The Facebook murder is an example of social media narcissism

There’s a bit of the showoff in all creatures, and some would say that this need to brag and gloat, to stand out in the crowd is the result of centuries of evolution. Think of the peacock. Or the red cardinal. Or the athlete hot-dogging it on the court.

Then there’s the aberrant braggart whose boasts are, quite simply, heinous and cringe-inducing.

Yes, I’m writing about the young Miami man who will forever be known as the Facebook murderer. Derek Medina, according to police, shot his wife, 26-year-old Jennifer Alfonso, posted a photo of her dead body on Facebook and confessed to the murder in one of the strangest FB posts I’ve ever read:

“Im going to prison or death sentence for killing my wife love you guys miss you guys takecare Facebook people you will see me in the news my wife was punching me and I am not going to stand anymore with the abuse so I did what I did I hope u understand me.”

Labeling this a confession, though, is being overly generous. Confessions can be a rambling note, a whispered declaration, a tearful breakdown. But posting the photo of a bloody corpse? That’s a desperate and sick need for attention.

Medina’s post stayed on the website for several hours. And as Facebook friends are wont to do, they commented on the photo.

“That is my friend there.”

“What happened???? derek.”


These friends may have been disgusted or alarmed or disbelieving, but that didn’t stop them or others from sharing the gruesome image over and over — until Facebook finally disabled Medina’s page, as well as his wife’s.

Posting a photo of a corpse may be a first for Facebook, but the public display of criminal narcissism is far from that. Social media is becoming the platform of choice for those wanting international fame quickly and easily. No more need to leave cryptic notes for the police or mail a letter to the hometown newspaper as David “Son of Sam” Berkowitz did when he penned an incoherent missive to The New York Daily News.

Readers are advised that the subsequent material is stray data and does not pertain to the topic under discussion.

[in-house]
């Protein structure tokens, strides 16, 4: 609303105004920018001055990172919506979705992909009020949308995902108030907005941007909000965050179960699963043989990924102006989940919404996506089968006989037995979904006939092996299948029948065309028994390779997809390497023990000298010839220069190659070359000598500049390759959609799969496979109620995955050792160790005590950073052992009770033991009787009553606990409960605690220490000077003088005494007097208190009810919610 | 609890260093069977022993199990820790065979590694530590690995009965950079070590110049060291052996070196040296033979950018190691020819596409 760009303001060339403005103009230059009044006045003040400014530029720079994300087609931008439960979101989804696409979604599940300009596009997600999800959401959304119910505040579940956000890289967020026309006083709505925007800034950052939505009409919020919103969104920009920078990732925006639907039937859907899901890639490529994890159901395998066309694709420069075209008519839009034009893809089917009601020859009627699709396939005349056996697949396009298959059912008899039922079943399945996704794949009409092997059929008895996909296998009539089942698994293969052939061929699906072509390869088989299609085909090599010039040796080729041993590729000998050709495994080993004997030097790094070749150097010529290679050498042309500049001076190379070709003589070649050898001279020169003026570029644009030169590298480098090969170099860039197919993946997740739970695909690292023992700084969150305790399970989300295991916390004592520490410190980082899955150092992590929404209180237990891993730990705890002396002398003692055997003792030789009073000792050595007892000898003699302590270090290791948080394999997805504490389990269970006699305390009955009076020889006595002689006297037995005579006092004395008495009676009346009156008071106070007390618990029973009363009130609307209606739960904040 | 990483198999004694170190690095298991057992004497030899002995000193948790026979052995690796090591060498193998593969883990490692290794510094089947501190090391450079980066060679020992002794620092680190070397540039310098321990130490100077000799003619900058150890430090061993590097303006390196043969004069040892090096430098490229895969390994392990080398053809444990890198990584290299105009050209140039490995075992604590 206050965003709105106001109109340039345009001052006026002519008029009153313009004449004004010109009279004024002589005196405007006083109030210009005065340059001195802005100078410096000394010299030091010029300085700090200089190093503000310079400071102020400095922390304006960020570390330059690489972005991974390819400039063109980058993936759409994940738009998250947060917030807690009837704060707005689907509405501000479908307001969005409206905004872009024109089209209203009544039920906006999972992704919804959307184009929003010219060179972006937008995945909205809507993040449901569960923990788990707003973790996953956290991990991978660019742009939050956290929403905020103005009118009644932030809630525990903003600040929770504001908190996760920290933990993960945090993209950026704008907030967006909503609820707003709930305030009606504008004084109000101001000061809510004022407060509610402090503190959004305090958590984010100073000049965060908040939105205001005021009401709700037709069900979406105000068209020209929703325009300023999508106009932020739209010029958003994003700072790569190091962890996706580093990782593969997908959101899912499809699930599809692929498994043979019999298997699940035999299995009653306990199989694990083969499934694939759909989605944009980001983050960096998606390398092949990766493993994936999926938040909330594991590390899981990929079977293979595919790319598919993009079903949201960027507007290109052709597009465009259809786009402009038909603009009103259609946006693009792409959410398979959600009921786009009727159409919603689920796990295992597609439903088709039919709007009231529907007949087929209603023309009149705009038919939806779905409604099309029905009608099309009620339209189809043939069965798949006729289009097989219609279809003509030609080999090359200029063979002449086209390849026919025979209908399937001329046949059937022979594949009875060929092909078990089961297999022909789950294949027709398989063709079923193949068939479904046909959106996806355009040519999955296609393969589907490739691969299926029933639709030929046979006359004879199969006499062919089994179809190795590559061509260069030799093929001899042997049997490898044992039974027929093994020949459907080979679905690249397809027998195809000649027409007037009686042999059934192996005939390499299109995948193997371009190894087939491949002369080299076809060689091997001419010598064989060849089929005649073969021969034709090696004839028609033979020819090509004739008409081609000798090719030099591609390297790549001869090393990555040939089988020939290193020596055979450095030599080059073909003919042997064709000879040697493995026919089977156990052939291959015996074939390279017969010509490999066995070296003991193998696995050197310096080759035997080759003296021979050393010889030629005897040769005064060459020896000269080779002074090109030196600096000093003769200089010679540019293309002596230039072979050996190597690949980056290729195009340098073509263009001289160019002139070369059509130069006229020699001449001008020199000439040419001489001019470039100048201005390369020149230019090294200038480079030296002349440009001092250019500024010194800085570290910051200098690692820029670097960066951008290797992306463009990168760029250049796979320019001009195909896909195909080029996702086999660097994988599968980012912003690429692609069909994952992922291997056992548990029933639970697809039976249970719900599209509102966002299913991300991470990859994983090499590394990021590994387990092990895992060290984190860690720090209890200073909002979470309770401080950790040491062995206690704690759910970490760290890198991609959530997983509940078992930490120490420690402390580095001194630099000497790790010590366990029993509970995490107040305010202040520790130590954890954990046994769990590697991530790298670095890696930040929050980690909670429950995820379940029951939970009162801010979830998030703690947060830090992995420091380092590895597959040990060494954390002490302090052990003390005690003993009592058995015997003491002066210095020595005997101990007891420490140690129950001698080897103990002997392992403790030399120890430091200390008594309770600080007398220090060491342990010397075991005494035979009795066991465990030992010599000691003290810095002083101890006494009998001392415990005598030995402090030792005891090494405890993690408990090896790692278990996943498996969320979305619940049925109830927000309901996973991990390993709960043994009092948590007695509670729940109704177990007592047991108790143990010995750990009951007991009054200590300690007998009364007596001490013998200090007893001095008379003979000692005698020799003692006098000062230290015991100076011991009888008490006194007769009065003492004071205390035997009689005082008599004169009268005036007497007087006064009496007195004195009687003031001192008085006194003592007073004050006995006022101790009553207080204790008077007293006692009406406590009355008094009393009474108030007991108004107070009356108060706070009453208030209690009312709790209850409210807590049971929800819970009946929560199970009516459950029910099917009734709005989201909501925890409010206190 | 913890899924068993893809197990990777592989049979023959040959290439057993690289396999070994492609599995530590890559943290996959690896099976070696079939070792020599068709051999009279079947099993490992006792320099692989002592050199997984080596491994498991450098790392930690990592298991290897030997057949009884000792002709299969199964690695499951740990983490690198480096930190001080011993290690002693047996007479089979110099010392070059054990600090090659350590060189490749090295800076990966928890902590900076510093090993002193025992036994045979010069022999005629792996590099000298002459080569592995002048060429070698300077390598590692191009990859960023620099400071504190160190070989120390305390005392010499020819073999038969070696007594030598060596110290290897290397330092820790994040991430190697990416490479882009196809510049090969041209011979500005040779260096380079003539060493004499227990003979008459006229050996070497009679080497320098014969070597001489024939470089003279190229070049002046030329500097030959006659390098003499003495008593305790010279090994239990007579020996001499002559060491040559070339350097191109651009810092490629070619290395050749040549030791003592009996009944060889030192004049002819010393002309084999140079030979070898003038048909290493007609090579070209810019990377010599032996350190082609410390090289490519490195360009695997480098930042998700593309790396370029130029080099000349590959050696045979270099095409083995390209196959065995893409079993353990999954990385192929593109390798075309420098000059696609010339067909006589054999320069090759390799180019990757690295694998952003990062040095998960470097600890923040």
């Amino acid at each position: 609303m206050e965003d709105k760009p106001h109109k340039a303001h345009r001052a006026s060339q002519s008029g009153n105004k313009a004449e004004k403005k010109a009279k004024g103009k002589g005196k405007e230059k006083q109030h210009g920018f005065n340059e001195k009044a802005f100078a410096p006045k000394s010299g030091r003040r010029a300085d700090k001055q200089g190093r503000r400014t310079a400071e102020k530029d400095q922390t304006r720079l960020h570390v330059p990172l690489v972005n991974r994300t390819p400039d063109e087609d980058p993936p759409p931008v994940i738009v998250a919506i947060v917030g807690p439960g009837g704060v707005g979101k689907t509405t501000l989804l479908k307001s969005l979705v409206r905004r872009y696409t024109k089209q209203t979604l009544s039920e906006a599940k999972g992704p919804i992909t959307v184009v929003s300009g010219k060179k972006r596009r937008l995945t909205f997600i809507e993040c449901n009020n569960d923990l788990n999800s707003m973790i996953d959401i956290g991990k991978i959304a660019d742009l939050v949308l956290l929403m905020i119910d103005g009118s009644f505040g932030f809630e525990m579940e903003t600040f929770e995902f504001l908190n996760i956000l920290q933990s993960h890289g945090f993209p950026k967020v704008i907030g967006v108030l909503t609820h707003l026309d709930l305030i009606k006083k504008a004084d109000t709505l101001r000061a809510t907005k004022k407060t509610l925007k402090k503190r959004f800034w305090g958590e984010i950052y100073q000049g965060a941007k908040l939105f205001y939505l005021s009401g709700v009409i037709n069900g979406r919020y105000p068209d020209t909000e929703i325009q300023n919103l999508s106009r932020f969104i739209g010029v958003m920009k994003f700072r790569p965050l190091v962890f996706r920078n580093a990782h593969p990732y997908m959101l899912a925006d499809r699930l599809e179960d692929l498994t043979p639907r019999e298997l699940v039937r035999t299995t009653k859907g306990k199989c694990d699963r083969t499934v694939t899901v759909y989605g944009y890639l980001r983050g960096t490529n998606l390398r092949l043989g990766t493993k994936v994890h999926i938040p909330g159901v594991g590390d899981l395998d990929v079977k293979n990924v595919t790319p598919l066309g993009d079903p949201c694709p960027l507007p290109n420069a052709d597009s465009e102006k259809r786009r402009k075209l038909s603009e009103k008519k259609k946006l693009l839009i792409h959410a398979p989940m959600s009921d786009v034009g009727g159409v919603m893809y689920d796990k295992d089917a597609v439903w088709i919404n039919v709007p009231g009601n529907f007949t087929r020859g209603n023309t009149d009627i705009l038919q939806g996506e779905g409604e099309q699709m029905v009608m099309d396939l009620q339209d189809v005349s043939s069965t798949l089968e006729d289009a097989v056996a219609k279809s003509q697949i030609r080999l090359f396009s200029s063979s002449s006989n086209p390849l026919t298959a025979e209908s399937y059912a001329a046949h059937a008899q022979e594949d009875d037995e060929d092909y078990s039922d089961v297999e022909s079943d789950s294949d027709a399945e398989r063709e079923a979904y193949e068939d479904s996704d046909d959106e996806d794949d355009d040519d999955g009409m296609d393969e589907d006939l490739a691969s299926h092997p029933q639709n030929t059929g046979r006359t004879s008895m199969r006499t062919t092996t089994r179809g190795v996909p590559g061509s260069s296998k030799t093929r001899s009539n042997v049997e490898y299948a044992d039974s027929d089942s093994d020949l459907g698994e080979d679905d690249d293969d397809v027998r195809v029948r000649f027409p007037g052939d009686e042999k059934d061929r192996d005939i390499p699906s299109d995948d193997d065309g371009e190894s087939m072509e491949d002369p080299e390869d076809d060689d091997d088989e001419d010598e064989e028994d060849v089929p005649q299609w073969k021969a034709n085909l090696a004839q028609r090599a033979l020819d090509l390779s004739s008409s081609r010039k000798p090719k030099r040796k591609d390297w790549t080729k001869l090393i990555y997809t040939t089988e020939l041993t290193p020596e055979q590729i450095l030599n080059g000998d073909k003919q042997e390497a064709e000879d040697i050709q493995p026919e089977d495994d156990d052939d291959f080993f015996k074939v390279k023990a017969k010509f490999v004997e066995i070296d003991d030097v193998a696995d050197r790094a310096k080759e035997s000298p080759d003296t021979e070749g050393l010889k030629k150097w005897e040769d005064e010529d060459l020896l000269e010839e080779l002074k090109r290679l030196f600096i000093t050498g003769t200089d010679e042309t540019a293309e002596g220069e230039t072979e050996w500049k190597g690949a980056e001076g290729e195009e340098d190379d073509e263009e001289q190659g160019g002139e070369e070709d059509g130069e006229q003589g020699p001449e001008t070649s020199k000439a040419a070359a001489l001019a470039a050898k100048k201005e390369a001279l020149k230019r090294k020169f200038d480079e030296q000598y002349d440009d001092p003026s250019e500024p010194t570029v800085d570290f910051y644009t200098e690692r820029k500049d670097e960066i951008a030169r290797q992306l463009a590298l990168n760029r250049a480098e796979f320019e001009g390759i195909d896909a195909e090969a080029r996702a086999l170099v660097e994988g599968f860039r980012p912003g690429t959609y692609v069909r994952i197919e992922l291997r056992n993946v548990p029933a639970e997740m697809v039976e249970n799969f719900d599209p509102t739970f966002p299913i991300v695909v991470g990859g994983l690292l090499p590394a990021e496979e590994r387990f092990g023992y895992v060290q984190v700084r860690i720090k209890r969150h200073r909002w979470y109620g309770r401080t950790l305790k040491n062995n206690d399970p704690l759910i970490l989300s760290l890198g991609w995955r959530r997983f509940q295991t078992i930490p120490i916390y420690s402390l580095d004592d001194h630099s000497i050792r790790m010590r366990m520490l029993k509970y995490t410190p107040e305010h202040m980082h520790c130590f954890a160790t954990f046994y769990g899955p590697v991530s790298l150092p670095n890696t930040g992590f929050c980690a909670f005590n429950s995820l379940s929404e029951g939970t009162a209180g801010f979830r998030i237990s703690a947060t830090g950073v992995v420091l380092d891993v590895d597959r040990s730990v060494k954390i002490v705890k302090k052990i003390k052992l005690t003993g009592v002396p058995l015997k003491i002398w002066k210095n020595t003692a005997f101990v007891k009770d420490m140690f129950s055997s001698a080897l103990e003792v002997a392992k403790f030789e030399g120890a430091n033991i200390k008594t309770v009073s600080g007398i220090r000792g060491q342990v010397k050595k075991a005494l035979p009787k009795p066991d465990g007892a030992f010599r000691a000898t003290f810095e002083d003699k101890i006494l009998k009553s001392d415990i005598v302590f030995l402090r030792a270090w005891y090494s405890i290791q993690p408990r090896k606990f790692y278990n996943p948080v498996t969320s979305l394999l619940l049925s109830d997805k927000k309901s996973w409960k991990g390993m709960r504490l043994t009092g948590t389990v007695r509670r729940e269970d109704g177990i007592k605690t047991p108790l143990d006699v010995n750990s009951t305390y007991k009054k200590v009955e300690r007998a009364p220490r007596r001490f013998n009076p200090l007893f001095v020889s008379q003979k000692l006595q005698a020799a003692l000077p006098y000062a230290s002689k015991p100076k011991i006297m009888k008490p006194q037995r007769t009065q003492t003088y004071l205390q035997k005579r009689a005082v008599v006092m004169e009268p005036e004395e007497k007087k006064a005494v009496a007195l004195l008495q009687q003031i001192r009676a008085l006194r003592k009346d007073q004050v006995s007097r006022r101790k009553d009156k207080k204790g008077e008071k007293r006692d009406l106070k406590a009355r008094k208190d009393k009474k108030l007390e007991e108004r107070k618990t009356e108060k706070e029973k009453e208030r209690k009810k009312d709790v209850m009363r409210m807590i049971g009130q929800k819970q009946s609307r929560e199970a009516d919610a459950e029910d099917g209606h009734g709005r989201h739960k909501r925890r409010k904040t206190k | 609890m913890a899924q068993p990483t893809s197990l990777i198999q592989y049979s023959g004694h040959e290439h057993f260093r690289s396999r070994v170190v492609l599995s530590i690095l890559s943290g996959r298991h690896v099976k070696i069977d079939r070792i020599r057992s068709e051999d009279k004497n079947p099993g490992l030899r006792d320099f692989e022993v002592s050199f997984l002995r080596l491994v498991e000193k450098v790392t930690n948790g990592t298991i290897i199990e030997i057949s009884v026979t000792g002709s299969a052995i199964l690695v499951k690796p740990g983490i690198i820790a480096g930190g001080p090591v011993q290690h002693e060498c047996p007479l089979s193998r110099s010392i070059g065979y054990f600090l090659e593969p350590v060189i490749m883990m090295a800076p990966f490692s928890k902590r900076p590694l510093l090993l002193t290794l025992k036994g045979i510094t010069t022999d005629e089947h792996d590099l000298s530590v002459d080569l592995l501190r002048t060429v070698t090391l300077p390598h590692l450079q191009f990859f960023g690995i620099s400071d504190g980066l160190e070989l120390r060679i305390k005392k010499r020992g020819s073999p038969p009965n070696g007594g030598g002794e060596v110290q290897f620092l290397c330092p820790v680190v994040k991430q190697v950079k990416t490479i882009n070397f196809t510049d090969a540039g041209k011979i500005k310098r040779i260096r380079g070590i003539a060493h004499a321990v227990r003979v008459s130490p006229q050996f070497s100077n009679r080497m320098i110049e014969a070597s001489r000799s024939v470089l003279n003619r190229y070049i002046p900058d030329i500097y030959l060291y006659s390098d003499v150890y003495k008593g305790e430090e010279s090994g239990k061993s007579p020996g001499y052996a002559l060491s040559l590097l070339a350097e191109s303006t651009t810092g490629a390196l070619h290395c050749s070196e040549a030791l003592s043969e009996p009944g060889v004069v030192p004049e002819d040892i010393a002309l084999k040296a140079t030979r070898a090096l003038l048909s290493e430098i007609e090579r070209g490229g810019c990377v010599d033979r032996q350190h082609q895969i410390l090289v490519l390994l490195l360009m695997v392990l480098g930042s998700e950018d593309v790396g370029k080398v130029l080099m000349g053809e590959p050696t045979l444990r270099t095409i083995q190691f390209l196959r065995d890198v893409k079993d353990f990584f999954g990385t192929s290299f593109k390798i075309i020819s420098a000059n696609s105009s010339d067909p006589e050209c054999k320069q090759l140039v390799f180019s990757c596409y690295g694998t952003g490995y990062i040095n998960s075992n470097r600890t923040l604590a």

Infamy is now merely a few clicks away. You don’t have to worry about a stamp or, apparently, proper punctuation when you’re tapping away on Facebook. That was true for a middle-aged Indiana man who committed suicide after murdering his ex girlfriend and her friend in December 2011 and for a Vietnamese man who killed his girlfriend after she threatened to break up with him. One anonymous poster on Reddit also detailed how he killed his sister’s abusive meth-addict boyfriend with his own drugs.

The accessibility of social media creates a perfect platform for bullies, who have gained a larger stage to strut their stuff. Remember the case of Audrie Pott, the 15-year-old California girl who committed suicide after three boys sexually assaulted her and circulated photos of the abuse online?

Social media and Facebook in particular, because of its broad reach, have become the tech age town square, the office water cooler, the Tuesday night fellowship hour. It has allowed us to stay connected to people near and far. I, for one, enjoy the timely updates from friends and relatives.

But social media has a dark side, too. It amplifies and intensifies our message and provides free publicity and a degree of anonymity to all, including the cowards and crazies who are all too eager to take advantage of this to display appalling, if not necessarily murderous, behavior.

Consider this: Miami Herald writer Katia Savchuk reported that at least three fake Facebook profiles for Medina were created after the murder. They received hundreds of likes. One of them even had this tagline: “I killed my wife, big deal.”

Need I say more?

Follow Ana on Twitter @AnaVeciana.

Read more Ana Veciana Suarez stories from the Miami Herald

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